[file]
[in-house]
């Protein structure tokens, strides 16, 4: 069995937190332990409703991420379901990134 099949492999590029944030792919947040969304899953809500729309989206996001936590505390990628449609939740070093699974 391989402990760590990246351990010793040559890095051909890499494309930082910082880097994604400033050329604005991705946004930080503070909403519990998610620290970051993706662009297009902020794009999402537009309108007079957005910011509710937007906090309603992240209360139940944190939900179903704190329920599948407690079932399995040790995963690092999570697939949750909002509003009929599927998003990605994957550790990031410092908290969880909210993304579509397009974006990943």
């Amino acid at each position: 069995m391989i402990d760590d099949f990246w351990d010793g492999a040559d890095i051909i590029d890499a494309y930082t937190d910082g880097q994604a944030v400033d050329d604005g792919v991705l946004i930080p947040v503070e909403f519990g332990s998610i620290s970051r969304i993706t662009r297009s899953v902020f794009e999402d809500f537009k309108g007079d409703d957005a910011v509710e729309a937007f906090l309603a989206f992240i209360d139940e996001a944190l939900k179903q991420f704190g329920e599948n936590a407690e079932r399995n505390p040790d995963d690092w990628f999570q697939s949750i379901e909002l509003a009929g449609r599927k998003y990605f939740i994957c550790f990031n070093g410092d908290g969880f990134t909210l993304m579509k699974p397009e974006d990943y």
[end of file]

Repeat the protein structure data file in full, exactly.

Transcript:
[in-house]
């Protein structure tokens, strides 16, 4: 069995937190332990409703991420379901990134 099949492999590029944030792919947040969304899953809500729309989206996001936590505390990628449609939740070093699974 391989402990760590990246351990010793040559890095051909890499494309930082910082880097994604400033050329604005991705946004930080503070909403519990998610620290970051993706662009297009902020794009999402537009309108007079957005910011509710937007906090309603992240209360139940944190939900179903704190329920599948407690079932399995040790995963690092999570697939949750909002509003009929599927998003990605994957550790990031410092908290969880909210993304579509397009974006990943």
């Amino acid at each position: 069995m391989i402990d760590d099949f990246w351990d010793g492999a040559d890095i051909i590029d890499a494309y930082t937190d910082g880097q994604a944030v400033d050329d604005g792919v991705l946004i930080p947040v503070e909403f519990g332990s998610i620290s970051r969304i993706t662009r297009s899953v902020f794009e999402d809500f537009k309108g007079d409703d957005a910011v509710e729309a937007f906090l309603a989206f992240i209360d139940e996001a944190l939900k179903q991420f704190g329920e599948n936590a407690e079932r399995n505390p040790d995963d690092w990628f999570q697939s949750i379901e909002l509003a009929g449609r599927k998003y990605f939740i994957c550790f990031n070093g410092d908290g969880f990134t909210l993304m579509k699974p397009e974006d990943y």